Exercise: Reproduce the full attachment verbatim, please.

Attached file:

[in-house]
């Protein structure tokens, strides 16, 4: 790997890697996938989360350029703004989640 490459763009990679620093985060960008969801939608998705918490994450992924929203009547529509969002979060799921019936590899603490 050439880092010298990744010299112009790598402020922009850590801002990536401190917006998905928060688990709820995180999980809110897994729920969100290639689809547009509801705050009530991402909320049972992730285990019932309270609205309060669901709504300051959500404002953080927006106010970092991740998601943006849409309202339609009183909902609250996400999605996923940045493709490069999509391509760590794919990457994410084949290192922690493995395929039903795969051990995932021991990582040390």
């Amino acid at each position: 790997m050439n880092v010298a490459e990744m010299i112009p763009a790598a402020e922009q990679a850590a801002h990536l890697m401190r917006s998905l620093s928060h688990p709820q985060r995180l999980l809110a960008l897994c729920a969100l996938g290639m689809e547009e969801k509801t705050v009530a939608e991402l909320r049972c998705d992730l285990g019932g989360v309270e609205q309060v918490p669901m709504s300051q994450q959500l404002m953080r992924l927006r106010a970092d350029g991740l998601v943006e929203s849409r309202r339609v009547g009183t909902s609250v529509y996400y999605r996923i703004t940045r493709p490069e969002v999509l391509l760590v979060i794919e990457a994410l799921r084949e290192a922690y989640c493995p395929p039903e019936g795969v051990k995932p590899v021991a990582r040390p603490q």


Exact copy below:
[in-house]
């Protein structure tokens, strides 16, 4: 790997890697996938989360350029703004989640 490459763009990679620093985060960008969801939608998705918490994450992924929203009547529509969002979060799921019936590899603490 050439880092010298990744010299112009790598402020922009850590801002990536401190917006998905928060688990709820995180999980809110897994729920969100290639689809547009509801705050009530991402909320049972992730285990019932309270609205309060669901709504300051959500404002953080927006106010970092991740998601943006849409309202339609009183909902609250996400999605996923940045493709490069999509391509760590794919990457994410084949290192922690493995395929039903795969051990995932021991990582040390």
């Amino acid at each position: 790997m050439n880092v010298a490459e990744m010299i112009p763009a790598a402020e922009q990679a850590a801002h990536l890697m401190r917006s998905l620093s928060h688990p709820q985060r995180l999980l809110a960008l897994c729920a969100l996938g290639m689809e547009e969801k509801t705050v009530a939608e991402l909320r049972c998705d992730l285990g019932g989360v309270e609205q309060v918490p669901m709504s300051q994450q959500l404002m953080r992924l927006r106010a970092d350029g991740l998601v943006e929203s849409r309202r339609v009547g009183t909902s609250v529509y996400y999605r996923i703004t940045r493709p490069e969002v999509l391509l760590v979060i794919e990457a994410l799921r084949e290192a922690y989640c493995p395929p039903e019936g795969v051990k995932p590899v021991a990582r040390p603490q």